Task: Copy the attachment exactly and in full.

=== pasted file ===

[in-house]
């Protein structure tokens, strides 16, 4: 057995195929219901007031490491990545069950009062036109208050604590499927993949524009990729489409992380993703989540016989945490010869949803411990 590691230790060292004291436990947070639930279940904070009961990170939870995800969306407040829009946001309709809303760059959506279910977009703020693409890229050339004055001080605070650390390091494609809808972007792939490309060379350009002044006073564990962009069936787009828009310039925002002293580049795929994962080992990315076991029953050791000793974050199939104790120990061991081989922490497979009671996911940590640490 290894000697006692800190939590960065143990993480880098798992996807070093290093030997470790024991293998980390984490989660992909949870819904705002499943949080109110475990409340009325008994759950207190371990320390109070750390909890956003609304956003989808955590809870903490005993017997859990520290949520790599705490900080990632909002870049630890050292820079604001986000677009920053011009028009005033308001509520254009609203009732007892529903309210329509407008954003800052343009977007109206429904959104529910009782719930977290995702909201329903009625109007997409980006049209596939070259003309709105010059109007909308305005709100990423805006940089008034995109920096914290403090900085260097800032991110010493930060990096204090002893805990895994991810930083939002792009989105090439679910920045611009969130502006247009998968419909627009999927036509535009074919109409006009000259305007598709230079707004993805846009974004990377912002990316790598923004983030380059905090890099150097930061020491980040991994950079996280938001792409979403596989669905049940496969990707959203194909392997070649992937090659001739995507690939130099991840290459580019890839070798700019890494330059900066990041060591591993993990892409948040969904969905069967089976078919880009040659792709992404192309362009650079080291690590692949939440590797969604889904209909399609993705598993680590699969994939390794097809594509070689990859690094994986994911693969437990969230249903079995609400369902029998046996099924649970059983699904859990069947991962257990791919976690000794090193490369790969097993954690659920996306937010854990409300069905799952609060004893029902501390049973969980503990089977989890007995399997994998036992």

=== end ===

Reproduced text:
[in-house]
């Protein structure tokens, strides 16, 4: 057995195929219901007031490491990545069950009062036109208050604590499927993949524009990729489409992380993703989540016989945490010869949803411990 590691230790060292004291436990947070639930279940904070009961990170939870995800969306407040829009946001309709809303760059959506279910977009703020693409890229050339004055001080605070650390390091494609809808972007792939490309060379350009002044006073564990962009069936787009828009310039925002002293580049795929994962080992990315076991029953050791000793974050199939104790120990061991081989922490497979009671996911940590640490 290894000697006692800190939590960065143990993480880098798992996807070093290093030997470790024991293998980390984490989660992909949870819904705002499943949080109110475990409340009325008994759950207190371990320390109070750390909890956003609304956003989808955590809870903490005993017997859990520290949520790599705490900080990632909002870049630890050292820079604001986000677009920053011009028009005033308001509520254009609203009732007892529903309210329509407008954003800052343009977007109206429904959104529910009782719930977290995702909201329903009625109007997409980006049209596939070259003309709105010059109007909308305005709100990423805006940089008034995109920096914290403090900085260097800032991110010493930060990096204090002893805990895994991810930083939002792009989105090439679910920045611009969130502006247009998968419909627009999927036509535009074919109409006009000259305007598709230079707004993805846009974004990377912002990316790598923004983030380059905090890099150097930061020491980040991994950079996280938001792409979403596989669905049940496969990707959203194909392997070649992937090659001739995507690939130099991840290459580019890839070798700019890494330059900066990041060591591993993990892409948040969904969905069967089976078919880009040659792709992404192309362009650079080291690590692949939440590797969604889904209909399609993705598993680590699969994939390794097809594509070689990859690094994986994911693969437990969230249903079995609400369902029998046996099924649970059983699904859990069947991962257990791919976690000794090193490369790969097993954690659920996306937010854990409300069905799952609060004893029902501390049973969980503990089977989890007995399997994998036992």